A good leader can engage in a debate frankly and thoroughly, knowing that he and the other side must be closer, and thus emerge stronger. You don’t have that idea when you are arrogant, superficial and uninformed.
– Nelson Mandela–
In ancient Greece, the exchange of different ideas in lively debate and argument was seen as crucial to education and growth. The key to personal growth and self-development is how we master the art of conversation and active listening.
Yet increasingly the narrative in our digital age has become a slamming match between opposing views. Dialogue with persons who don’t share our opinions, beliefs, and habits appears increasingly difficult if not impossible.
Free democratic societies are based on the acceptance and tolerance of different cultures, ideas, and beliefs. If we retreat back to tribal silos of talking only to those people who share our opinions conflict and authoritarian thought control are only one small step away.
Good conversation and dialogue are only possible through active listening and asking questions. Through active listening, we might just gain another insight or a new perspective on a topic that we would otherwise not have become aware of.
Belief and opinion
If an opinion becomes a belief and part of self-identity the mind will inevitably wall itself off to a different opinion or belief. It will never adapt, change or amend a perspective because such a mindset is ego-driven. You will see every different angle or opinion as a personal threat no matter how good or scientifically based the opposing argument is.
Rational level-headed thought falls prey to toxic emotion, fanatacism, and intolerance.
Civil discourse in the democratically organized community of ancient Greece sowed the seeds of philosophy, science, medicine, and all that we have achieved in successful modern societies. There was a consensus on the parameters on settling differences and dealing with different opinion.
Giving people the freedom to express themselves with their individual unique qualities and giving them an environment where they can freely develop an innovative mindset and utilize their creative abilities to the full is the backbone of every successfull democracy.
In my home country South Africa the lights are literally going out in a collapsing economy and failing infra-structure because a ruling party has for the past decades replaced experienced and competent employees in key state industries and local governments with loyal party hacks or “cadres” who share the same ideology and party loyalty. The result: corruption, maladministration, and nepotism.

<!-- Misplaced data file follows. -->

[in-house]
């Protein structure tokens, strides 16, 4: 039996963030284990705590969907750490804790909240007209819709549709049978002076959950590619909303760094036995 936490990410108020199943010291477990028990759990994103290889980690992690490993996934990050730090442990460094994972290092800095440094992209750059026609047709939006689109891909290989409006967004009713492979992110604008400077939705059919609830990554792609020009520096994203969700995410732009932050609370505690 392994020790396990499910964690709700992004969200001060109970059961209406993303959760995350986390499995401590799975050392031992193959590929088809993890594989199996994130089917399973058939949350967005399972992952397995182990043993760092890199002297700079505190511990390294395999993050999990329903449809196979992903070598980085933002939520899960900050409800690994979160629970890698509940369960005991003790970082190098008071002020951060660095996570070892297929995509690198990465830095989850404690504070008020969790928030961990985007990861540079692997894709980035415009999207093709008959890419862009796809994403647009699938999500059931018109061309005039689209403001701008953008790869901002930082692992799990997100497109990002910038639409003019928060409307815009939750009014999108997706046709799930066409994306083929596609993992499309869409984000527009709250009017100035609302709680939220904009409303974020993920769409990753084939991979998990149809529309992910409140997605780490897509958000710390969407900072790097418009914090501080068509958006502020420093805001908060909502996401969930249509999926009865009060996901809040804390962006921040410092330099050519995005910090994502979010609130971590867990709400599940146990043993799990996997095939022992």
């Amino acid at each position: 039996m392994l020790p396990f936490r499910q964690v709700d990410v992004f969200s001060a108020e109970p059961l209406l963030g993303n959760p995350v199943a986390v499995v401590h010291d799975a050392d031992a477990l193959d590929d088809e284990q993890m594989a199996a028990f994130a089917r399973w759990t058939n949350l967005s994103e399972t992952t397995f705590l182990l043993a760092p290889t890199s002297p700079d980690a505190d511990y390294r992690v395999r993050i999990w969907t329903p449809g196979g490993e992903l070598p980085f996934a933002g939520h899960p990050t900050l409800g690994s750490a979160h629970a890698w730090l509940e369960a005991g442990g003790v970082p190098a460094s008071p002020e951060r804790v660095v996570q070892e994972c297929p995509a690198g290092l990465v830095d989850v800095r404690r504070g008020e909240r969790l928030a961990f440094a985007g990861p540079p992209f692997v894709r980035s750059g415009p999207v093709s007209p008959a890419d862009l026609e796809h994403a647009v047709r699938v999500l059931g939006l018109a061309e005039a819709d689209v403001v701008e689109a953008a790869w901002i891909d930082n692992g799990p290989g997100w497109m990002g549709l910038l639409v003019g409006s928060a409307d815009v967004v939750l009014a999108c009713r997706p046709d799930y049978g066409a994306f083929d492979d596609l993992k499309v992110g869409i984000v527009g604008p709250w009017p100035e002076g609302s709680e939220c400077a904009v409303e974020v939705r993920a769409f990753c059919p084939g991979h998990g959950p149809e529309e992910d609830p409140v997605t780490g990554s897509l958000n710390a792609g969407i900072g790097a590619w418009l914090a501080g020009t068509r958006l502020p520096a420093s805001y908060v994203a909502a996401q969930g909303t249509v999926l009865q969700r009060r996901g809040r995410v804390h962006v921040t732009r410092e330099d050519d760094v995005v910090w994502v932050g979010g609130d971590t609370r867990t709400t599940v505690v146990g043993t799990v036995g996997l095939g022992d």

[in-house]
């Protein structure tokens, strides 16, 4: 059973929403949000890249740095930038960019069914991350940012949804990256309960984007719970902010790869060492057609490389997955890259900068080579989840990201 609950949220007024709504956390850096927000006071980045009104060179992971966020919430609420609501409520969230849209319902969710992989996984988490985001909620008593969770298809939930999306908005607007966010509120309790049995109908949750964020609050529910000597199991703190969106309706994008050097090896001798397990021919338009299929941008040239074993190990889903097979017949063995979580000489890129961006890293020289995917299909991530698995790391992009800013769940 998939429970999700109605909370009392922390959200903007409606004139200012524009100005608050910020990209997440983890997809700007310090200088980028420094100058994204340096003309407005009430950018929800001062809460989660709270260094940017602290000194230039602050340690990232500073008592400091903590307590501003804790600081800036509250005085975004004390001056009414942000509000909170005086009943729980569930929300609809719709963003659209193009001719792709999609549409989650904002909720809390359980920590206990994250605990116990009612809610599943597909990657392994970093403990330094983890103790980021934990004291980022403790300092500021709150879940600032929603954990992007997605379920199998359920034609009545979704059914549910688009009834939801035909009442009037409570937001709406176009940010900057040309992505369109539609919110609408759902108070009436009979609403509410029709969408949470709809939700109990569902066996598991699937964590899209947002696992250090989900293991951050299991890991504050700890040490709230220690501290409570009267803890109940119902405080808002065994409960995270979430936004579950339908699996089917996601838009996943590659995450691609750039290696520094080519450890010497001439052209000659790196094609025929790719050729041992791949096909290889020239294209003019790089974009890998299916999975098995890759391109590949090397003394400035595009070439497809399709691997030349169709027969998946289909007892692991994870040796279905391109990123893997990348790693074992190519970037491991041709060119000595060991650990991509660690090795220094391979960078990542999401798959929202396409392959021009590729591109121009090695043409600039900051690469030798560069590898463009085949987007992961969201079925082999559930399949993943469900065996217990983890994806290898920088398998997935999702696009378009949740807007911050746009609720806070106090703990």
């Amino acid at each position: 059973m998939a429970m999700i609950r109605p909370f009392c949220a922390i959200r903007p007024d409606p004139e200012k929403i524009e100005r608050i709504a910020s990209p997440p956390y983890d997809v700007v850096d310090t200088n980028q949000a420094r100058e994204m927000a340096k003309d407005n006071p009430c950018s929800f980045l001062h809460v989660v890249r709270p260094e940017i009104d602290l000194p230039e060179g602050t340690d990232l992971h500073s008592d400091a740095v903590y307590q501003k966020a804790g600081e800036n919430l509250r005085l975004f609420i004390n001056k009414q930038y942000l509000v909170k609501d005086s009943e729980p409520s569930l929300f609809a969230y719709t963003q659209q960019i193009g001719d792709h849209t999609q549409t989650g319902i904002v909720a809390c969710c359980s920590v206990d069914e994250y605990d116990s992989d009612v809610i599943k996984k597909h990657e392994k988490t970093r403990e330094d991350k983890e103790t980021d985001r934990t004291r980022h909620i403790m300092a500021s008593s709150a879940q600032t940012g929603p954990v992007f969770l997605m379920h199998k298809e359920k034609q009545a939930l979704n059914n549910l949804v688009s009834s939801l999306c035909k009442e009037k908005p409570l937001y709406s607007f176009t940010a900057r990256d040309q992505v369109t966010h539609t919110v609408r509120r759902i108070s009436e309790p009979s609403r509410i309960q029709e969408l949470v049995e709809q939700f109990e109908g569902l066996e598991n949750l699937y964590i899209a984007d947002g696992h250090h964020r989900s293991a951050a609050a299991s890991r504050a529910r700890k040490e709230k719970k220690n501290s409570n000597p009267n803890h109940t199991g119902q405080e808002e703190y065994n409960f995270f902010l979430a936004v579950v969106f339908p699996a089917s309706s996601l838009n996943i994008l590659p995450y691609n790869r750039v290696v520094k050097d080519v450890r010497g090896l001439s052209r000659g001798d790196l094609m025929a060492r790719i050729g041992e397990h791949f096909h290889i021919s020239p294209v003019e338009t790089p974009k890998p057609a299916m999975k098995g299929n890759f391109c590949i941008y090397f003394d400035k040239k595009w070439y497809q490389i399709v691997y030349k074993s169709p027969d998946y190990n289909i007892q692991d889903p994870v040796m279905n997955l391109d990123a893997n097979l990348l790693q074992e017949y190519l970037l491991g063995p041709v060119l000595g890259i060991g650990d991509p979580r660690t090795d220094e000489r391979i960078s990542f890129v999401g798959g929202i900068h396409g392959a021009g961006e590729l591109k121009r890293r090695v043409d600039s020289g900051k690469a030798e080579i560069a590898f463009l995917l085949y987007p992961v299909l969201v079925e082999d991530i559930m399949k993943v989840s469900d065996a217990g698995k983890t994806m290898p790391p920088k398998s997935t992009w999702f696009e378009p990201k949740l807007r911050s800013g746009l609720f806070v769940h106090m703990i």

Autocratic or authoritarian systems stifle free speech. Those opposing the mainstream are villified, persecuted, and often killed. But on the long-term nothing can suffocate the human spirit and desire for free expression. Autocratic systems inevitably are doomed because nobody has the courage to tell the “emperor” the truth about what is happening on the battlefield or on the street. At some point all that has been suppressed boils over in an uprising or revolution.
The foundation of the democratic state is built on how we communicate with each other
The art of active listening is indeed becoming a rare art. How often have you caught yourself already formulating what you are going to say before the other person has even finished speaking? How often do we interrupt the other person before he or she has finished speaking? (A common trait by the way among marriage partners). How often are you drifting away from a conversation by breaking off eye contact and looking at “important” messages” on your cell phone?
At some educational institutions, it has become acceptable to shout down people expressing opposing viewpoints with so-called “political correctness” stifling healthy debate. On social media, there is little evidence of an exchange of ideas on controversial topics. It often evolves into slamming matches, bullying, and the exchange of personal insults.
On the one hand, we have become more connected than ever in human society but at the same time more disconnected.
Ancient Greece was abuzz with different ideas in energetic debate and conversation. Hundreds of people engaged and listened to different arguments in the marketplace and in the courts. People could cast their vote for what they perceived to be the best argument. In symposia and the theatre, there was a long debate and probing inquiry on fundamental questions of human existence.
Philosophers such as Socrates believed that through dialogue opinions could be tested and held accountable in the search for truth based on a rational mindset. Socratic dialogue is different from a discussion where two or more parties are trying to “win” an argument. Participants are engaged in active listening and effort in trying to understand each other’s different perspectives.
On a spiritual level universal intelligence, or God, has created diversity as a principle of creation. It is no coincidence that dynamic, and diverse cultures have also been most creative in the arts, music, technology, and medical breakthroughs.
But we seem to be at a crossroads where we have the choice of either falling back into stifling autocratic conformity or choosing a free, democratic society abuzz in creative discourse and creativity.
Reino Gevers – Author – Mentor – Speaker
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